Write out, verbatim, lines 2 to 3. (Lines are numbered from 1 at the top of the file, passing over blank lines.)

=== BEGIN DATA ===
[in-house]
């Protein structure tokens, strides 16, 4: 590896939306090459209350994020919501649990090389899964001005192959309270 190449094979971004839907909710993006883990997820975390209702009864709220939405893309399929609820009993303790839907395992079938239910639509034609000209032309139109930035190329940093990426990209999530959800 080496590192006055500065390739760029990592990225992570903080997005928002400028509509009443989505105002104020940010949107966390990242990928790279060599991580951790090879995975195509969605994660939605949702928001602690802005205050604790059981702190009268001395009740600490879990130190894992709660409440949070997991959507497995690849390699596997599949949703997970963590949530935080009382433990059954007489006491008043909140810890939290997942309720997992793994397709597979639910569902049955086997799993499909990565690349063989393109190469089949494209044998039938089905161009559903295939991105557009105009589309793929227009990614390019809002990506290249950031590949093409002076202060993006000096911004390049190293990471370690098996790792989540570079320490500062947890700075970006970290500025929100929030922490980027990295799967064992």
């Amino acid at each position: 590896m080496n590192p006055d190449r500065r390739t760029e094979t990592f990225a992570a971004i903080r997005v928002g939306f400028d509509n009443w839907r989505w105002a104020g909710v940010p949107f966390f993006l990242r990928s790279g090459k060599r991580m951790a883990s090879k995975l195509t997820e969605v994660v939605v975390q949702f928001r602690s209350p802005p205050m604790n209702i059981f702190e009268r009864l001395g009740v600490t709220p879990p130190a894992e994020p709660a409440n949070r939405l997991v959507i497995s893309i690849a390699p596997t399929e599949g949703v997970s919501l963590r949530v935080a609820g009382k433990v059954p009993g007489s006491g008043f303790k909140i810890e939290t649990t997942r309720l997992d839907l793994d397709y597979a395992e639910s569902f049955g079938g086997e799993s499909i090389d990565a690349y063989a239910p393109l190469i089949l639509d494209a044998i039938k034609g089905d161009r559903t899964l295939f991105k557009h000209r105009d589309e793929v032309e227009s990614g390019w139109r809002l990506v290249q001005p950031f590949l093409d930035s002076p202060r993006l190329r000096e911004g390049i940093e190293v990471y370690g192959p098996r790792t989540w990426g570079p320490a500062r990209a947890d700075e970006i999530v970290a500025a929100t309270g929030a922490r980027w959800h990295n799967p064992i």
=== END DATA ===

């Protein structure tokens, strides 16, 4: 590896939306090459209350994020919501649990090389899964001005192959309270 190449094979971004839907909710993006883990997820975390209702009864709220939405893309399929609820009993303790839907395992079938239910639509034609000209032309139109930035190329940093990426990209999530959800 080496590192006055500065390739760029990592990225992570903080997005928002400028509509009443989505105002104020940010949107966390990242990928790279060599991580951790090879995975195509969605994660939605949702928001602690802005205050604790059981702190009268001395009740600490879990130190894992709660409440949070997991959507497995690849390699596997599949949703997970963590949530935080009382433990059954007489006491008043909140810890939290997942309720997992793994397709597979639910569902049955086997799993499909990565690349063989393109190469089949494209044998039938089905161009559903295939991105557009105009589309793929227009990614390019809002990506290249950031590949093409002076202060993006000096911004390049190293990471370690098996790792989540570079320490500062947890700075970006970290500025929100929030922490980027990295799967064992």
């Amino acid at each position: 590896m080496n590192p006055d190449r500065r390739t760029e094979t990592f990225a992570a971004i903080r997005v928002g939306f400028d509509n009443w839907r989505w105002a104020g909710v940010p949107f966390f993006l990242r990928s790279g090459k060599r991580m951790a883990s090879k995975l195509t997820e969605v994660v939605v975390q949702f928001r602690s209350p802005p205050m604790n209702i059981f702190e009268r009864l001395g009740v600490t709220p879990p130190a894992e994020p709660a409440n949070r939405l997991v959507i497995s893309i690849a390699p596997t399929e599949g949703v997970s919501l963590r949530v935080a609820g009382k433990v059954p009993g007489s006491g008043f303790k909140i810890e939290t649990t997942r309720l997992d839907l793994d397709y597979a395992e639910s569902f049955g079938g086997e799993s499909i090389d990565a690349y063989a239910p393109l190469i089949l639509d494209a044998i039938k034609g089905d161009r559903t899964l295939f991105k557009h000209r105009d589309e793929v032309e227009s990614g390019w139109r809002l990506v290249q001005p950031f590949l093409d930035s002076p202060r993006l190329r000096e911004g390049i940093e190293v990471y370690g192959p098996r790792t989540w990426g570079p320490a500062r990209a947890d700075e970006i999530v970290a500025a929100t309270g929030a922490r980027w959800h990295n799967p064992i």